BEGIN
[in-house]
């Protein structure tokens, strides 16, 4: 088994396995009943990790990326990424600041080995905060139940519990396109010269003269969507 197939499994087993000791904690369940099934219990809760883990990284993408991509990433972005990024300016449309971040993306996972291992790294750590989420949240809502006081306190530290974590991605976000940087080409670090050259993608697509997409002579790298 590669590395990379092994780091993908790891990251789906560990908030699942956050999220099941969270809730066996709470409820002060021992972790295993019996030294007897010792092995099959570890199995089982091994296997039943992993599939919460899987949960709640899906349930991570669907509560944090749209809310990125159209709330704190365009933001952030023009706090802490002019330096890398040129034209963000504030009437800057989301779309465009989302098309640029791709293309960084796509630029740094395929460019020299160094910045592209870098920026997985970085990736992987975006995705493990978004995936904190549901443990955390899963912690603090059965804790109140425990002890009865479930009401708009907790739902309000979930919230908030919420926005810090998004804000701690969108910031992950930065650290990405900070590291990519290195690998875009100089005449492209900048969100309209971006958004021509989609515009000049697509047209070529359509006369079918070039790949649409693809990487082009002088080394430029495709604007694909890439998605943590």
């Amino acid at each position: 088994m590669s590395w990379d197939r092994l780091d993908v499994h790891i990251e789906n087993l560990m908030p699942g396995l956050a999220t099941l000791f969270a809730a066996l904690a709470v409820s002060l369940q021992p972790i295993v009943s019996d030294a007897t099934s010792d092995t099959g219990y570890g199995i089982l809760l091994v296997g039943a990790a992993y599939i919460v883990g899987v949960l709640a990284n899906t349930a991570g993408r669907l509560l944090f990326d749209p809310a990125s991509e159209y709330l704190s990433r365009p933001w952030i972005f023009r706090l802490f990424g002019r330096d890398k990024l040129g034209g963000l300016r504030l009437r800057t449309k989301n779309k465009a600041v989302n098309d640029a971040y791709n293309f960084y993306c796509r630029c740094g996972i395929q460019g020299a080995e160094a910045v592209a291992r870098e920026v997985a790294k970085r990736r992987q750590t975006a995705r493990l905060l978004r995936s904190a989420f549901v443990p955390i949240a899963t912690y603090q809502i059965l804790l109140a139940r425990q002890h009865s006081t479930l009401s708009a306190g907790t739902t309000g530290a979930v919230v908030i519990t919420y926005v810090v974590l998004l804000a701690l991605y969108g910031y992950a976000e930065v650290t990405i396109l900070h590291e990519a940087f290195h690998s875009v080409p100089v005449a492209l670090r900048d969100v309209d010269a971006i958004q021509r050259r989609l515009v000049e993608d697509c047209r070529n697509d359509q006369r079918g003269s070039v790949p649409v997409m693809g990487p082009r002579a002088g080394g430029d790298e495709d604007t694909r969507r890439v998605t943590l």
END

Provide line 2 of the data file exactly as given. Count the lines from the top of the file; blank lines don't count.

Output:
């Protein structure tokens, strides 16, 4: 088994396995009943990790990326990424600041080995905060139940519990396109010269003269969507 197939499994087993000791904690369940099934219990809760883990990284993408991509990433972005990024300016449309971040993306996972291992790294750590989420949240809502006081306190530290974590991605976000940087080409670090050259993608697509997409002579790298 590669590395990379092994780091993908790891990251789906560990908030699942956050999220099941969270809730066996709470409820002060021992972790295993019996030294007897010792092995099959570890199995089982091994296997039943992993599939919460899987949960709640899906349930991570669907509560944090749209809310990125159209709330704190365009933001952030023009706090802490002019330096890398040129034209963000504030009437800057989301779309465009989302098309640029791709293309960084796509630029740094395929460019020299160094910045592209870098920026997985970085990736992987975006995705493990978004995936904190549901443990955390899963912690603090059965804790109140425990002890009865479930009401708009907790739902309000979930919230908030919420926005810090998004804000701690969108910031992950930065650290990405900070590291990519290195690998875009100089005449492209900048969100309209971006958004021509989609515009000049697509047209070529359509006369079918070039790949649409693809990487082009002088080394430029495709604007694909890439998605943590």